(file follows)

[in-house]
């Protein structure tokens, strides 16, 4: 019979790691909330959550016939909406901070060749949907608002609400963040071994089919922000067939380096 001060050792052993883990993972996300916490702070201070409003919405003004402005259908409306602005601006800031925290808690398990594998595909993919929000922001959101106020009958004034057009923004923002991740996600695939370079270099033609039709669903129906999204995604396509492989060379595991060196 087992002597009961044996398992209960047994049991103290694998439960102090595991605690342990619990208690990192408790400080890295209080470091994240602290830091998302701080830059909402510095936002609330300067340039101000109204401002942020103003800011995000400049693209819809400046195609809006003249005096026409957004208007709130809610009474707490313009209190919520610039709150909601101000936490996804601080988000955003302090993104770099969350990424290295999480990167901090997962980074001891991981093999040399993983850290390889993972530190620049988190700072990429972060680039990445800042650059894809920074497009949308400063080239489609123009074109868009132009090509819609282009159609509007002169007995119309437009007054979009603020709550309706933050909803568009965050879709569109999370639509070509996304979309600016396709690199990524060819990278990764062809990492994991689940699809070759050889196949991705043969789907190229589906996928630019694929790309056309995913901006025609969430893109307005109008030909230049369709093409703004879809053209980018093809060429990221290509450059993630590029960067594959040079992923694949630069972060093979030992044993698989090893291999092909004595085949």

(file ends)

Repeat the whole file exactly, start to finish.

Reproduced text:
[in-house]
């Protein structure tokens, strides 16, 4: 019979790691909330959550016939909406901070060749949907608002609400963040071994089919922000067939380096 001060050792052993883990993972996300916490702070201070409003919405003004402005259908409306602005601006800031925290808690398990594998595909993919929000922001959101106020009958004034057009923004923002991740996600695939370079270099033609039709669903129906999204995604396509492989060379595991060196 087992002597009961044996398992209960047994049991103290694998439960102090595991605690342990619990208690990192408790400080890295209080470091994240602290830091998302701080830059909402510095936002609330300067340039101000109204401002942020103003800011995000400049693209819809400046195609809006003249005096026409957004208007709130809610009474707490313009209190919520610039709150909601101000936490996804601080988000955003302090993104770099969350990424290295999480990167901090997962980074001891991981093999040399993983850290390889993972530190620049988190700072990429972060680039990445800042650059894809920074497009949308400063080239489609123009074109868009132009090509819609282009159609509007002169007995119309437009007054979009603020709550309706933050909803568009965050879709569109999370639509070509996304979309600016396709690199990524060819990278990764062809990492994991689940699809070759050889196949991705043969789907190229589906996928630019694929790309056309995913901006025609969430893109307005109008030909230049369709093409703004879809053209980018093809060429990221290509450059993630590029960067594959040079992923694949630069972060093979030992044993698989090893291999092909004595085949």